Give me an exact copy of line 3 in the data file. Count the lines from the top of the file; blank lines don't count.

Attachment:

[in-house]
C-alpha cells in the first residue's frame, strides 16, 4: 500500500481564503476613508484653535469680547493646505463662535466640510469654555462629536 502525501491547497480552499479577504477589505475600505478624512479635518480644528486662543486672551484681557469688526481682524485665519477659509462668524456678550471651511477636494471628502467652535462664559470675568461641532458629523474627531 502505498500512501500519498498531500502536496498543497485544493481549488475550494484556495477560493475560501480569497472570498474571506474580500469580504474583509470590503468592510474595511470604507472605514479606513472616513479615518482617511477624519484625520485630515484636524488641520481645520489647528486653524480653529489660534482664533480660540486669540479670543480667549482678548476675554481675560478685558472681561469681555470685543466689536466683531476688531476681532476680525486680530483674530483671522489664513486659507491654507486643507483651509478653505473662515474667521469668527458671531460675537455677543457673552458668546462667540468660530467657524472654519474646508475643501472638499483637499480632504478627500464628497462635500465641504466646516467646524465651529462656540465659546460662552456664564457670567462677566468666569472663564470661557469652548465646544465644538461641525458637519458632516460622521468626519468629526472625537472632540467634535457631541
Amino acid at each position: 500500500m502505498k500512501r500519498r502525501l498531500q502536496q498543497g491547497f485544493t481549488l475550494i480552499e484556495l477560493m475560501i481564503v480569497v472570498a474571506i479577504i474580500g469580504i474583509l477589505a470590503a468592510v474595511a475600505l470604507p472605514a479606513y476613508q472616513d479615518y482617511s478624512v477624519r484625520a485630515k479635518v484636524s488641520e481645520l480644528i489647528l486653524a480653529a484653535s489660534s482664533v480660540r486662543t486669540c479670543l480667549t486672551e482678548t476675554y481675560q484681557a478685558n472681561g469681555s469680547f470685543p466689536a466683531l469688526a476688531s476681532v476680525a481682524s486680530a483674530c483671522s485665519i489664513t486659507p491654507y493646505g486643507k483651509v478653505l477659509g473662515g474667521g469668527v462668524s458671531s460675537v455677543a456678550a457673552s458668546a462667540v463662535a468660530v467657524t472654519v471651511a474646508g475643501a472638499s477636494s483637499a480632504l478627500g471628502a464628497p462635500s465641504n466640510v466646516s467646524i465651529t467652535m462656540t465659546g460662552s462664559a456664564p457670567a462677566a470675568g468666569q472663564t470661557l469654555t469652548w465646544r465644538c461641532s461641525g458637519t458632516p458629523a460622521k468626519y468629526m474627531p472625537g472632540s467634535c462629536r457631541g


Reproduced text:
Amino acid at each position: 500500500m502505498k500512501r500519498r502525501l498531500q502536496q498543497g491547497f485544493t481549488l475550494i480552499e484556495l477560493m475560501i481564503v480569497v472570498a474571506i479577504i474580500g469580504i474583509l477589505a470590503a468592510v474595511a475600505l470604507p472605514a479606513y476613508q472616513d479615518y482617511s478624512v477624519r484625520a485630515k479635518v484636524s488641520e481645520l480644528i489647528l486653524a480653529a484653535s489660534s482664533v480660540r486662543t486669540c479670543l480667549t486672551e482678548t476675554y481675560q484681557a478685558n472681561g469681555s469680547f470685543p466689536a466683531l469688526a476688531s476681532v476680525a481682524s486680530a483674530c483671522s485665519i489664513t486659507p491654507y493646505g486643507k483651509v478653505l477659509g473662515g474667521g469668527v462668524s458671531s460675537v455677543a456678550a457673552s458668546a462667540v463662535a468660530v467657524t472654519v471651511a474646508g475643501a472638499s477636494s483637499a480632504l478627500g471628502a464628497p462635500s465641504n466640510v466646516s467646524i465651529t467652535m462656540t465659546g460662552s462664559a456664564p457670567a462677566a470675568g468666569q472663564t470661557l469654555t469652548w465646544r465644538c461641532s461641525g458637519t458632516p458629523a460622521k468626519y468629526m474627531p472625537g472632540s467634535c462629536r457631541g